* Vattenfall blames lack of political will
* UK scrapped a leading CCS programme in October
BERLIN/LONDON, Dec 5 (Reuters) - Swedish utility Vattenfall on Monday abandoned plans for a 1.5 billion euro ($2 billion) carbon capture and storage (CCS) pilot project in Germany, due to popular opposition based on environmental fears.
“We must unfortunately accept that there is currently insufficient will in German federal politics to implement the European directive so that a CCS demonstration project in Germany could be possible”, said Tuomo Hatakka, head of the company’s Business Division Production and its country manager for Germany.
“This is a harsh setback for innovation, climate change and the German economy,” he added.
CCS is a new technology to make fossil-fueled power plants, on which Germany relies heavily, less harmful to the environment by capturing their CO2 emissions for storage underground, but it has struggled to win political and public acceptance.
Local citizens’ groups from around the planned project in Jaenschwalde in the eastern state of Brandenburg protested against the project, which was targeted for completion in 2016, citing fears that leaks could be uncontrollable and that the CO2, which is noxious in high dosages, could impair the quality of drinking water.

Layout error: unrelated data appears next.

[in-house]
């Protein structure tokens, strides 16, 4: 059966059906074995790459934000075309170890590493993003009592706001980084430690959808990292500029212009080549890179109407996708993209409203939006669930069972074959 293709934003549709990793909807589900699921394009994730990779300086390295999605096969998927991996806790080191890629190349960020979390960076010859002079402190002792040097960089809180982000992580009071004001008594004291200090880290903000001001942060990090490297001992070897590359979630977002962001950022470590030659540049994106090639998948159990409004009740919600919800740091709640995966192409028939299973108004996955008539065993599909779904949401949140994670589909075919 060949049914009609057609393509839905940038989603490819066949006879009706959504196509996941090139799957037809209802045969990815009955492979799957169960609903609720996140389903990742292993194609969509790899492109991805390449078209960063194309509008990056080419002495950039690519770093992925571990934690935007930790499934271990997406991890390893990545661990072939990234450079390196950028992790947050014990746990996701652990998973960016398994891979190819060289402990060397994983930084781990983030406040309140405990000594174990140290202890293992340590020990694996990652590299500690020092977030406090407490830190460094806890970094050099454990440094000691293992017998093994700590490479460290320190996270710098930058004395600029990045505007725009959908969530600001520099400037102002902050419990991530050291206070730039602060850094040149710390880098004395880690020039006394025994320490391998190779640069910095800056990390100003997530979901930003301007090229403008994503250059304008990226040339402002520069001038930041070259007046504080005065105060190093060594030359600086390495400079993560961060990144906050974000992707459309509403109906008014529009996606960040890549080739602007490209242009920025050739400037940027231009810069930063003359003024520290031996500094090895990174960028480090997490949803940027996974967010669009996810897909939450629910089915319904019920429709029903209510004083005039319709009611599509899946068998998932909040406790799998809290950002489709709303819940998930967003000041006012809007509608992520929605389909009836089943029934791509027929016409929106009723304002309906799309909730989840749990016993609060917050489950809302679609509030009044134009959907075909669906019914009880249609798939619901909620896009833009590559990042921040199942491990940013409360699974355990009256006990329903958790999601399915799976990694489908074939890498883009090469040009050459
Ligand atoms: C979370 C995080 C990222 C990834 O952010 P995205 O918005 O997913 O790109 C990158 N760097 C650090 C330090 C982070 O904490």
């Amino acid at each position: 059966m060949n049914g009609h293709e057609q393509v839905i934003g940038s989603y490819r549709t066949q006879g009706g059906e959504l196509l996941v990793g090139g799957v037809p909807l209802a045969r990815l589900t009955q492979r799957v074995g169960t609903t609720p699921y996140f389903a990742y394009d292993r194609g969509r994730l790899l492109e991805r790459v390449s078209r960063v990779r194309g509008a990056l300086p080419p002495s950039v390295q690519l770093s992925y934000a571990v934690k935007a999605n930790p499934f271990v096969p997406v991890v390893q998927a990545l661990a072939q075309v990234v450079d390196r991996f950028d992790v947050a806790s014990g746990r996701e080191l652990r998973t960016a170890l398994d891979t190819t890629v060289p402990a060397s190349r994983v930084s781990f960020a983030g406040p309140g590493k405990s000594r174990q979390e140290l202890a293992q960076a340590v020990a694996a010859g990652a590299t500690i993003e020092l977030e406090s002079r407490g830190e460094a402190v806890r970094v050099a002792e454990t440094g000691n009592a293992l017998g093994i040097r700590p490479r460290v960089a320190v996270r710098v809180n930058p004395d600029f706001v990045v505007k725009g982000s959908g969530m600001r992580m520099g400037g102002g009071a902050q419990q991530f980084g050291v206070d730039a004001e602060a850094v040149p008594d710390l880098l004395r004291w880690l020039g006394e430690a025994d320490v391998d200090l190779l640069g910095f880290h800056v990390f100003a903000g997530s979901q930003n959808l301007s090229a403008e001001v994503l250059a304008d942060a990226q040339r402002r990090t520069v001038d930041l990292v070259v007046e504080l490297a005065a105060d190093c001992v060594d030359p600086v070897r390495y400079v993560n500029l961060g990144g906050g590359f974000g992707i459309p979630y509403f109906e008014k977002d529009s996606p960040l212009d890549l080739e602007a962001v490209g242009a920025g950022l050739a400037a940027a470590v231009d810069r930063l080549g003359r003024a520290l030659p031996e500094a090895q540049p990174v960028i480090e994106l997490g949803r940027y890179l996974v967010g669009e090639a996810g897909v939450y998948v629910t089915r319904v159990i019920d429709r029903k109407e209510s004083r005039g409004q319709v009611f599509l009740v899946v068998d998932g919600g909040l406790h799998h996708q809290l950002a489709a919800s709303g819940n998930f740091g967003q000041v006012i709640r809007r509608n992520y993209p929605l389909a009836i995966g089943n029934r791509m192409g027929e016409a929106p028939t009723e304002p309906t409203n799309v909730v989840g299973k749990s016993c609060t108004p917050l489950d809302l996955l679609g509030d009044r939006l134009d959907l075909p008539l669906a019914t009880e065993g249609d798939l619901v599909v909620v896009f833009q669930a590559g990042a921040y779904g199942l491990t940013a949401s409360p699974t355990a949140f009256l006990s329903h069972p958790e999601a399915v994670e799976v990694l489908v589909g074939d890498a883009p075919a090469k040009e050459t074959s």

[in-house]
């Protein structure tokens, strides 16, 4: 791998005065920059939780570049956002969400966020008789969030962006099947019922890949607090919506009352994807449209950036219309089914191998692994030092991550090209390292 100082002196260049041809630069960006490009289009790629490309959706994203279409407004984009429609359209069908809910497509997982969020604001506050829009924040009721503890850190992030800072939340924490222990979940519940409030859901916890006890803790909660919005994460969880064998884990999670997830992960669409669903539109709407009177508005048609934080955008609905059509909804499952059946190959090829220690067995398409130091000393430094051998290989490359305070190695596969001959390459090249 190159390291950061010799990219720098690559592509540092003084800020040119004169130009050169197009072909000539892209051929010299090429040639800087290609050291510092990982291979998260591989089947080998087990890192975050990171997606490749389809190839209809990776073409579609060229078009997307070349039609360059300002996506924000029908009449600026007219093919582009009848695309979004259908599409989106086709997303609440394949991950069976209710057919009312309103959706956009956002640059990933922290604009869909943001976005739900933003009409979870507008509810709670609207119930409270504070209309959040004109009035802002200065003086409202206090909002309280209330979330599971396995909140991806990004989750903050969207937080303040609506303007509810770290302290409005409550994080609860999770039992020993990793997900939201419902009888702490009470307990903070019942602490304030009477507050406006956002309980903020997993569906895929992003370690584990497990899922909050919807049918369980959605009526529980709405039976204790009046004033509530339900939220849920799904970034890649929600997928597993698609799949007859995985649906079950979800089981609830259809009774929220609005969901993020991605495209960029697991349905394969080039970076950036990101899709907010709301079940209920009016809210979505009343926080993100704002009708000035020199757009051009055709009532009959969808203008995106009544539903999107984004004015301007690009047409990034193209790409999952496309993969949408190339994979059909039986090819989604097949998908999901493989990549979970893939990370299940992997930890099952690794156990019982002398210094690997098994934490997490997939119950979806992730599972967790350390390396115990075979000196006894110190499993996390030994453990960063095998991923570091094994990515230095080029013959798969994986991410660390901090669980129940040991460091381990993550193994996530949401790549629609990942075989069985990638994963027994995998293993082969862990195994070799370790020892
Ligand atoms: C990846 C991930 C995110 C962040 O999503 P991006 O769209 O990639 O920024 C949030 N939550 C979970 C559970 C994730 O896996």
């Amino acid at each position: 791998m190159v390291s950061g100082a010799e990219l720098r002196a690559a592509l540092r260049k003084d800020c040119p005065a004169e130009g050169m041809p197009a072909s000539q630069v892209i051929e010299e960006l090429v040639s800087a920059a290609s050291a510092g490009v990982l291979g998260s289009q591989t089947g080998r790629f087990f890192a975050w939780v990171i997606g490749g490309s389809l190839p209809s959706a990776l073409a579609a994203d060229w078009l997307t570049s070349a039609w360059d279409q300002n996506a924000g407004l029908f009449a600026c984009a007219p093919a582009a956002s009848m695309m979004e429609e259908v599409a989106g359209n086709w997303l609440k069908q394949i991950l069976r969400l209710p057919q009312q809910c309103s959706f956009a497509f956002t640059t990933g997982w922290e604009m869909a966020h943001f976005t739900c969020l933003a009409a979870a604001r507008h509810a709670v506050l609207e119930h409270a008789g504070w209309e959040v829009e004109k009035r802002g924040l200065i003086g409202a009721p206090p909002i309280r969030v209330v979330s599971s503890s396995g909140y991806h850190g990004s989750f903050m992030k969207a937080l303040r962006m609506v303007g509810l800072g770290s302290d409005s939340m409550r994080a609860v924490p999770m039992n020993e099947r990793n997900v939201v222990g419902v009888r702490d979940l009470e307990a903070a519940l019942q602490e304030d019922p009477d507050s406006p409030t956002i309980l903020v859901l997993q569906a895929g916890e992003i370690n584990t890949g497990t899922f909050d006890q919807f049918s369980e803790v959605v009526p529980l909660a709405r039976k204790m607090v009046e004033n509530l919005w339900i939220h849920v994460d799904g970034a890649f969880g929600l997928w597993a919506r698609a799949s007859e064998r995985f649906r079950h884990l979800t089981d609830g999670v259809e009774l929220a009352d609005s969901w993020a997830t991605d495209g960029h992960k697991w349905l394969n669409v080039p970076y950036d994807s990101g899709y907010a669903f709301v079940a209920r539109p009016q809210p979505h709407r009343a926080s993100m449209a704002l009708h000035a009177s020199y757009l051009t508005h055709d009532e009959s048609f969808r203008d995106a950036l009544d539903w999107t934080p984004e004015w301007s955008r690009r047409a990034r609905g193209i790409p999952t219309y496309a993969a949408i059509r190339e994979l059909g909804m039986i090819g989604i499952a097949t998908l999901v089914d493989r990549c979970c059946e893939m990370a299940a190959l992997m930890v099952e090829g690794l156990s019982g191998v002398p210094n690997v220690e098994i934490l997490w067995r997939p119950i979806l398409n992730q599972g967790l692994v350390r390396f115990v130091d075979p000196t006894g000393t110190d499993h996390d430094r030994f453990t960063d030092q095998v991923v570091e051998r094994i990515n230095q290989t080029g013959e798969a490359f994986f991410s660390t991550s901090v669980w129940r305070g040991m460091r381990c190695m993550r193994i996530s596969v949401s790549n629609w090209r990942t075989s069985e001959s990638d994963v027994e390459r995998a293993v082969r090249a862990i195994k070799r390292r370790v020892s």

Hatakka also said Vattenfall would close test installations for possible storage sites in Brandenburg.
CCS draft legislation is currently with the mediation committee of Germany’s lower and upper houses of parliament. The draft law was approved by the Bundestag or lower house but rejected by the upper house. The mediation committee has adjourned twice without result, Vattenfall said in its statement.
“Vattenfall has emphasised that a clear legal framework is needed and that the existing draft for the CCS law is, without substantial improvement, insufficient for multi-billion investments in further development of this technology,” the company said.
In October, a row between the UK government and Scottish Power, owned by Spain’s Iberdrola, led to a cancellation of a 1 billion pound CCS demonstration plant at Longannet in Scotland after the British government withdrew funding.
Analysts said the withdrawal signalled that the technology remains too costly and that it undermined Britain’s ambition to become a clean technology leader.
As a result, Britain is unlikely to see commercial CCS projects by 2020, and the government should devise a plan to reach climate targets by the end of the decade without CCS, a UK parliamentary committee stated in a report.